Grass is perhaps the humblest of plants, and therein lies its radical beauty. Agnes Chase (1869-1963) dedicated her life to studying grass and to a profound radicalism. An active campaigner for women’s suffrage, she also dedicated herself to the rights of multiple disadvantaged communities. But it was her scientific work and the way she devoted herself to what she loved, despite all the obstacles, that made her one of history’s most inspiring scientists and activists.  

Having grown up in a rural environment with scarce resources, she received little formal education. After several jobs and a premature widowhood, she attended some classes at the University of Chicago. There, her attention was drawn to botany and she began to make exploratory trips to research the plants that would be her specialization: grasses. The family includes grass and other types of plants like wheat, maize, barley, bamboo and rye.

Chase was especially interested in pastureland because, according to her, it’s what keeps the Earth together (accepting all the metaphorical implications implied therein). Her talents eventually led her to work first as a botanical illustrator, and later to work for the Bureau of Plant Industry, an early agency within the US Department of Agriculture. There, she met Albert Spear Hitchcock, another expert on grasses. He would accompany Chase on a good part of her career. Together, the two were to travel throughout the Americas, as agrostologists.

Hitchcock and Chase developed an ambitious project for the observation, collection, description, identification, and classification of all of America’s grass species and it led them to travel all over North and South America. To complete their voyages, they solicited funds from institutions, and invariably, economic support was given only to Hitchcock and not to Chase because she was a woman. This didn’t stop her. She got the necessary funds for her own travels through the women’s associations and missionaries to which she’d belonged throughout her life.

Chase travelled South America as best she could: by train, by bus, by car, on horseback, and on foot. In Brazil, she undertook several expeditions which included scaling the two highest peaks in the country, and in her lifetime, she published canonical books on the pastureland of the Americas. As with the case of Caroline Herschel —who had to work for her brother before she was able to access the resources needed to carry out her own astronomical research— Chase had to occasionally rely on a male colleague in order to take her research trips, to develop her career, and to achieve a name and place in the scientific environment of her time, still quite common in the early 20th century. It’s no surprise that Chase’s struggle was similar to that of grass: she walked a humble path but one of resistance and strength.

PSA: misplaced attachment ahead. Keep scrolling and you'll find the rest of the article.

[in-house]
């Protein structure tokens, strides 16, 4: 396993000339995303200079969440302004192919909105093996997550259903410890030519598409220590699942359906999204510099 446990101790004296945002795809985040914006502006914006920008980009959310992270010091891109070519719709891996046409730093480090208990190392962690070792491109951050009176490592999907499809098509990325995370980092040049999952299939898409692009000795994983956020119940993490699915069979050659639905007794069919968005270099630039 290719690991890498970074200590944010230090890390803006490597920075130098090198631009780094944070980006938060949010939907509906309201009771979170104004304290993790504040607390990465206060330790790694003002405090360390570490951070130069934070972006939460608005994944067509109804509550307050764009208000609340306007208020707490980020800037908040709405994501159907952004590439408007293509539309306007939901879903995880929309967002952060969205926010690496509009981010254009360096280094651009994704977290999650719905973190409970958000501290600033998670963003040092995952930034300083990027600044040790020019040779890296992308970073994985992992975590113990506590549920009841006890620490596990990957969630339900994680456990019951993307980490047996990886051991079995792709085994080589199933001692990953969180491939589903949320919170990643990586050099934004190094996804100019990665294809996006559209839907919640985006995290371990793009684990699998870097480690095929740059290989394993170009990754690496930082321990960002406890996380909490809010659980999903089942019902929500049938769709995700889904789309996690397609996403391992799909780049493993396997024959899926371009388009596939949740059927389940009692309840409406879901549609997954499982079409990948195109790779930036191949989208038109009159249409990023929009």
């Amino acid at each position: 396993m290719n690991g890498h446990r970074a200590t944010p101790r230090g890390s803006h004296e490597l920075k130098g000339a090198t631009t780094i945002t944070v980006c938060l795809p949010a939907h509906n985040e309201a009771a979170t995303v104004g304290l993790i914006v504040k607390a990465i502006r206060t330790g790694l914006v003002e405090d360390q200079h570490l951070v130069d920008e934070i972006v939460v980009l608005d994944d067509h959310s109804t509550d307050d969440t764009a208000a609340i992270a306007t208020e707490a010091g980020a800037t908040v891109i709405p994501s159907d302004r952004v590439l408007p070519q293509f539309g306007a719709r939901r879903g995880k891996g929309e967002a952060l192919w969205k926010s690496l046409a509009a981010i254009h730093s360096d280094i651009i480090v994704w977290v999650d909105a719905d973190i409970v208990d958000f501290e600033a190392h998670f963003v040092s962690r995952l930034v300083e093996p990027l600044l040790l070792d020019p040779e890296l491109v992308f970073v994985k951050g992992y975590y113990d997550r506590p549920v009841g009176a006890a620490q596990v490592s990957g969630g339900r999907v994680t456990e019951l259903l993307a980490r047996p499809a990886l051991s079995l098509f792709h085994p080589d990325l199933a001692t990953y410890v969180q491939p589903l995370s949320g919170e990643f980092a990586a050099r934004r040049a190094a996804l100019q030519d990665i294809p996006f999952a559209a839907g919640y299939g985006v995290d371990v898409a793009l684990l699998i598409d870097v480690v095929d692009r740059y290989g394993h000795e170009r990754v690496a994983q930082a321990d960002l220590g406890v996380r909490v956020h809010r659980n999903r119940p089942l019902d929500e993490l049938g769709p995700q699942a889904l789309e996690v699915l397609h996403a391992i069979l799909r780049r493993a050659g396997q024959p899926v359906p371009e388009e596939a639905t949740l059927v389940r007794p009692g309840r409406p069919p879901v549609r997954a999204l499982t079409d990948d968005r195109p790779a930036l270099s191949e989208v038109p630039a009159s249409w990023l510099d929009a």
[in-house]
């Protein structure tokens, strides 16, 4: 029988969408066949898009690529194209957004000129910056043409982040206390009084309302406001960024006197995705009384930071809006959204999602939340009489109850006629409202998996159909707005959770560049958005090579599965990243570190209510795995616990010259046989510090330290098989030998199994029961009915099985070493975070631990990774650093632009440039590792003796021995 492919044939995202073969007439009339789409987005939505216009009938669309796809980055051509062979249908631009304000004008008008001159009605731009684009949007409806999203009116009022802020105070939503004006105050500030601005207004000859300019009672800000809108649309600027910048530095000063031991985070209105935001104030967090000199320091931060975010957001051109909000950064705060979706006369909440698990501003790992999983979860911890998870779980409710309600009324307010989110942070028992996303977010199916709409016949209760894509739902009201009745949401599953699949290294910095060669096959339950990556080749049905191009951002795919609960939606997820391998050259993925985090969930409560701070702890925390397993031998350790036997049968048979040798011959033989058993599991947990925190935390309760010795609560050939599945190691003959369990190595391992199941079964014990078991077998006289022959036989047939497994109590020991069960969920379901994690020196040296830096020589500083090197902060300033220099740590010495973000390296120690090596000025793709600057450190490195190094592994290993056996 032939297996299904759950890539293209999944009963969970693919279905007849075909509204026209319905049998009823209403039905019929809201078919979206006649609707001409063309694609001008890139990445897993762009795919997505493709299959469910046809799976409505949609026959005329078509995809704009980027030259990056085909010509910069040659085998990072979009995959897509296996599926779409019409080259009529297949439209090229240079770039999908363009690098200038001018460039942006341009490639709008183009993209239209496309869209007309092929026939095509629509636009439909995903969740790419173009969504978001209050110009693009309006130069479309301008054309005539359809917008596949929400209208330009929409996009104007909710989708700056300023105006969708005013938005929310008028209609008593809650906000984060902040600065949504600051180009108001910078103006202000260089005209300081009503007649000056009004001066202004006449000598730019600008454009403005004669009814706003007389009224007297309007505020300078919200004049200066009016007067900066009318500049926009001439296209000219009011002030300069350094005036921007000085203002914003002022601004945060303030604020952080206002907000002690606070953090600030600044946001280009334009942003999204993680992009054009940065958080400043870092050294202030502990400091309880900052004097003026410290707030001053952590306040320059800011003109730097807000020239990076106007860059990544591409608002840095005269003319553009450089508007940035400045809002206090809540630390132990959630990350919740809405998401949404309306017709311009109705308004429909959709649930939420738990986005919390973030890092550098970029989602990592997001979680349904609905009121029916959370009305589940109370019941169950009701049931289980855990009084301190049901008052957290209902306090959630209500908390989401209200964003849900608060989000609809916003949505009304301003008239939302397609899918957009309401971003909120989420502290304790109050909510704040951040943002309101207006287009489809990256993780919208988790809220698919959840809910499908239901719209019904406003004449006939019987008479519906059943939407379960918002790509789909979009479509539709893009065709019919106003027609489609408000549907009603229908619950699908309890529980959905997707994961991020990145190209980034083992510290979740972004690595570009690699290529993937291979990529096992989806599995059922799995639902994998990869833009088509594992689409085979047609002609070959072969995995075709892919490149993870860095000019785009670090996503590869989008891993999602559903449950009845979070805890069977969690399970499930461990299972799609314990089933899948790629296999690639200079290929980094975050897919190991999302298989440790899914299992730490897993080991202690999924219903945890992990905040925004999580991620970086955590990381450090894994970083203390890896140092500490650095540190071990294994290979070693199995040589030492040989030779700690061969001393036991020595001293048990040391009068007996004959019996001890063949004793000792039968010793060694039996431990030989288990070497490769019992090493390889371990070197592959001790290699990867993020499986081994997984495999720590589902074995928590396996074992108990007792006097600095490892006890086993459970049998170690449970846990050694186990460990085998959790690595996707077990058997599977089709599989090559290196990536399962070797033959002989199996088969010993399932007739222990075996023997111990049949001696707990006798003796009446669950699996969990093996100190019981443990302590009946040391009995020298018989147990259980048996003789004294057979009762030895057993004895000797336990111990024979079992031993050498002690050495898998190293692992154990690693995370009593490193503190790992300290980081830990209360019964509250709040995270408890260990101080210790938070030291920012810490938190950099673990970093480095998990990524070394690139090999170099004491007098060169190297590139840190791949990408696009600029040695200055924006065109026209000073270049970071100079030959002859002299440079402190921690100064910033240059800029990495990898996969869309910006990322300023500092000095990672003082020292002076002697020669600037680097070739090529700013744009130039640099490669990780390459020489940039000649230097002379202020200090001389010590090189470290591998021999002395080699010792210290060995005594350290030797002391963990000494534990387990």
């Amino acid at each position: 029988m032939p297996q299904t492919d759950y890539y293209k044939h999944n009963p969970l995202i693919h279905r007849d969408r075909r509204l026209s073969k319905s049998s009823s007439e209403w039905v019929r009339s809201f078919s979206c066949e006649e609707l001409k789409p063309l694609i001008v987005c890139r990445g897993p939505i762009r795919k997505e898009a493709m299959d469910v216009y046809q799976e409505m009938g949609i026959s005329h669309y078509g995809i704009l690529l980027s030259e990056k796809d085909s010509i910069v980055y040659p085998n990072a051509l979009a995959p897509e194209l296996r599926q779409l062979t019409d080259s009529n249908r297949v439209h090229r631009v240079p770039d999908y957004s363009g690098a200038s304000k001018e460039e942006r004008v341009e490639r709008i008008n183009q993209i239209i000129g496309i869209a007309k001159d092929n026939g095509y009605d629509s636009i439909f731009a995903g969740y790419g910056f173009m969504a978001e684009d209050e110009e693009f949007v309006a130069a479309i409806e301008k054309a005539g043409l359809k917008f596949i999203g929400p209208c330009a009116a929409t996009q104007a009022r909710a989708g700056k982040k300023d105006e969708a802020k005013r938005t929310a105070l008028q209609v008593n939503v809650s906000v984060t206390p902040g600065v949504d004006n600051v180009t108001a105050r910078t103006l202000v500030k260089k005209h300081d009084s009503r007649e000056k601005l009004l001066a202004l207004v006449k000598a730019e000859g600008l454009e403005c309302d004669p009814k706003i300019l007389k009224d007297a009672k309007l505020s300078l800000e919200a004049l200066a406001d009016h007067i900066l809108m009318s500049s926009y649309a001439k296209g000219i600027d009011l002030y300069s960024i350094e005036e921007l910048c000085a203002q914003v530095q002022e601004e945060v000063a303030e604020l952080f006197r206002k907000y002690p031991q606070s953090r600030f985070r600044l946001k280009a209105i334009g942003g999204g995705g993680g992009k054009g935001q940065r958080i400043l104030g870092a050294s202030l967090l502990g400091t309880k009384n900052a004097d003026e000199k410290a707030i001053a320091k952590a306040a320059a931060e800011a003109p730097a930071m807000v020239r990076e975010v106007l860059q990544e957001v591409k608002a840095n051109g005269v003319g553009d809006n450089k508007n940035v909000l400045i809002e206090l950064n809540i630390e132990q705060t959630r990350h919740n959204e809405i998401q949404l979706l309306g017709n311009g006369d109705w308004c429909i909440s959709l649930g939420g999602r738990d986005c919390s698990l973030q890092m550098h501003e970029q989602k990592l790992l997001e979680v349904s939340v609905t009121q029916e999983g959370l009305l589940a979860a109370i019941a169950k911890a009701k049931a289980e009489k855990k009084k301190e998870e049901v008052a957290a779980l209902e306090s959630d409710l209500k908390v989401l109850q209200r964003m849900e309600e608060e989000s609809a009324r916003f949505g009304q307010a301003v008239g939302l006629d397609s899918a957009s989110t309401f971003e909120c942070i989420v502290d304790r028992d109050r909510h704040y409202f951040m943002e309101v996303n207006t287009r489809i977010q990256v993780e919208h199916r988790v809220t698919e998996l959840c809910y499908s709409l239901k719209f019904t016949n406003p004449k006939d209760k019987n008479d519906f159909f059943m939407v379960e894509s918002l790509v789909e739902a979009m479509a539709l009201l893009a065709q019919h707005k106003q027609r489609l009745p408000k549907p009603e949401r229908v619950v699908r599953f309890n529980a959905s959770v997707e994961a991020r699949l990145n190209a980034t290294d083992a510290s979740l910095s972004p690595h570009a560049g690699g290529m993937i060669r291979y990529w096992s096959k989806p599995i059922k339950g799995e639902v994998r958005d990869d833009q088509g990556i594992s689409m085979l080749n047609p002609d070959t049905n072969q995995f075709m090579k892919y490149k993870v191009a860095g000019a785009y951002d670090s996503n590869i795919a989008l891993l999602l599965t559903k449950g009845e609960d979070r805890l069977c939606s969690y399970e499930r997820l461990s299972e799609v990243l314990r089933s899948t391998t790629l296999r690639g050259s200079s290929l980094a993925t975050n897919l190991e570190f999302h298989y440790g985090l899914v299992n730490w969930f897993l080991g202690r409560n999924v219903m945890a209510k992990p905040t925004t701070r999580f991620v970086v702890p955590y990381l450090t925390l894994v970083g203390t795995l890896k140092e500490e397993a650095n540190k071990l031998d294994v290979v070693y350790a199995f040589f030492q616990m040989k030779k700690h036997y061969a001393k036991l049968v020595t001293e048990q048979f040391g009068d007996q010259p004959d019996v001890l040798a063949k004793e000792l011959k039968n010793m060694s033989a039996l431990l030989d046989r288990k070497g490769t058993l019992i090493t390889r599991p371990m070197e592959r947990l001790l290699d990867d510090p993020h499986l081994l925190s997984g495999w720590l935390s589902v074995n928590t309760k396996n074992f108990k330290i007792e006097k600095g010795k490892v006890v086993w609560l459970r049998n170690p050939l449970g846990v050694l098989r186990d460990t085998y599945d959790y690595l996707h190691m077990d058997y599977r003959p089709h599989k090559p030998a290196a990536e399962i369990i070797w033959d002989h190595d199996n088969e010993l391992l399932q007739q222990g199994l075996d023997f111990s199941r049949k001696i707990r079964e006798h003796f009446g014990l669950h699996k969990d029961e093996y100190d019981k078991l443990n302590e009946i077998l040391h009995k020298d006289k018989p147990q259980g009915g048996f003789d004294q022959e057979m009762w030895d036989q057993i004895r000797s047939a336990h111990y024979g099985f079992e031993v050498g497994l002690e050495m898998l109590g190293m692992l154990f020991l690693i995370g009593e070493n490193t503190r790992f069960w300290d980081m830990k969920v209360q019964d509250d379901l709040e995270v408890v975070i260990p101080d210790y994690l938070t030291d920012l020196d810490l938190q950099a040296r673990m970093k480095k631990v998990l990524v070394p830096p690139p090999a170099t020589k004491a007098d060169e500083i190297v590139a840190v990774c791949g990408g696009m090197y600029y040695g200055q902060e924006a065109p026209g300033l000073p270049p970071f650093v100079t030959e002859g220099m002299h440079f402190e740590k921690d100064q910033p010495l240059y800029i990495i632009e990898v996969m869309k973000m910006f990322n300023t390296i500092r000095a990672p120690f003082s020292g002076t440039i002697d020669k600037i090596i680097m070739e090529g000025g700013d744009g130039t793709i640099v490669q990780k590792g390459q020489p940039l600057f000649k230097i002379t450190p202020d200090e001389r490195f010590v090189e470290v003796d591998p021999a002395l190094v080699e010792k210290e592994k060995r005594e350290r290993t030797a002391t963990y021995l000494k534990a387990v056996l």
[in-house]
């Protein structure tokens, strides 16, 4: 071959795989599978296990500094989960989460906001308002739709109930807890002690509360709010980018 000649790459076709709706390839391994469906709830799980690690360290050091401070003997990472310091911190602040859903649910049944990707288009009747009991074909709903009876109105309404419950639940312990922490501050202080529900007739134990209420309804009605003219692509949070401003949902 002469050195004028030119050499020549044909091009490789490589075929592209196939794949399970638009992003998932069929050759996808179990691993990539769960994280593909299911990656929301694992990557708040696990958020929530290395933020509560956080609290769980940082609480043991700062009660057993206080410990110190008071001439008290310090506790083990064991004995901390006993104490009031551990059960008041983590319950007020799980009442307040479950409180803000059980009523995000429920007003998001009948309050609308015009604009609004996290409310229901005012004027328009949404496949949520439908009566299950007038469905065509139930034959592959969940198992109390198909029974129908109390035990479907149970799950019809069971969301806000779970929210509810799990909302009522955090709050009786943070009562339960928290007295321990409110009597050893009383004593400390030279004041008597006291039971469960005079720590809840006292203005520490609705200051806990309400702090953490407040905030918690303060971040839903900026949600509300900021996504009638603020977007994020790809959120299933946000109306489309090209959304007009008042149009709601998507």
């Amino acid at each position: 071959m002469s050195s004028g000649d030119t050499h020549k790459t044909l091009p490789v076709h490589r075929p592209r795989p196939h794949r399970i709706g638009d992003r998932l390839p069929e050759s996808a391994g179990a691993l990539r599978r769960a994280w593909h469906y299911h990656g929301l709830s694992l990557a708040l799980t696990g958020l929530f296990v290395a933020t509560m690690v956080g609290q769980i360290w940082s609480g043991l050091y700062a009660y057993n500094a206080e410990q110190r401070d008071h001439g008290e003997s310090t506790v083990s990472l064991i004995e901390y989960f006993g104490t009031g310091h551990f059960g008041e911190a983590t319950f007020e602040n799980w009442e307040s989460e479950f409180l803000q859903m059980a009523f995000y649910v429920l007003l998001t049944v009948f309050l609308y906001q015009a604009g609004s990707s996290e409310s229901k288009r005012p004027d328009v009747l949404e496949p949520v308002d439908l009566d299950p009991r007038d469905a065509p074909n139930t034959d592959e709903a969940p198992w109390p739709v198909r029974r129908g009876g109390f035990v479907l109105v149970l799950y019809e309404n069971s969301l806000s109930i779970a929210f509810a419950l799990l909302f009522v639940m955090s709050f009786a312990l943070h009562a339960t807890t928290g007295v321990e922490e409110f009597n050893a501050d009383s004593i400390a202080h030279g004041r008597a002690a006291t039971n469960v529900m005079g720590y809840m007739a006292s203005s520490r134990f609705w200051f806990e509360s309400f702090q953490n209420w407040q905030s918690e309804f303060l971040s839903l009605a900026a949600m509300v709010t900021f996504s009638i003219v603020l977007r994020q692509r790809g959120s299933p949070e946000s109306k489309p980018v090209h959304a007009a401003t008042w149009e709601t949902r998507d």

Image: Chang Qing – Unsplash

Grass is perhaps the humblest of plants, and therein lies its radical beauty. Agnes Chase (1869-1963) dedicated her life to studying grass and to a profound radicalism. An active campaigner for women’s suffrage, she also dedicated herself to the rights of multiple disadvantaged communities. But it was her scientific work and the way she devoted herself to what she loved, despite all the obstacles, that made her one of history’s most inspiring scientists and activists.  

Having grown up in a rural environment with scarce resources, she received little formal education. After several jobs and a premature widowhood, she attended some classes at the University of Chicago. There, her attention was drawn to botany and she began to make exploratory trips to research the plants that would be her specialization: grasses. The family includes grass and other types of plants like wheat, maize, barley, bamboo and rye.

Chase was especially interested in pastureland because, according to her, it’s what keeps the Earth together (accepting all the metaphorical implications implied therein). Her talents eventually led her to work first as a botanical illustrator, and later to work for the Bureau of Plant Industry, an early agency within the US Department of Agriculture. There, she met Albert Spear Hitchcock, another expert on grasses. He would accompany Chase on a good part of her career. Together, the two were to travel throughout the Americas, as agrostologists.

Hitchcock and Chase developed an ambitious project for the observation, collection, description, identification, and classification of all of America’s grass species and it led them to travel all over North and South America. To complete their voyages, they solicited funds from institutions, and invariably, economic support was given only to Hitchcock and not to Chase because she was a woman. This didn’t stop her. She got the necessary funds for her own travels through the women’s associations and missionaries to which she’d belonged throughout her life.

Chase travelled South America as best she could: by train, by bus, by car, on horseback, and on foot. In Brazil, she undertook several expeditions which included scaling the two highest peaks in the country, and in her lifetime, she published canonical books on the pastureland of the Americas. As with the case of Caroline Herschel —who had to work for her brother before she was able to access the resources needed to carry out her own astronomical research— Chase had to occasionally rely on a male colleague in order to take her research trips, to develop her career, and to achieve a name and place in the scientific environment of her time, still quite common in the early 20th century. It’s no surprise that Chase’s struggle was similar to that of grass: she walked a humble path but one of resistance and strength.

Image: Chang Qing – Unsplash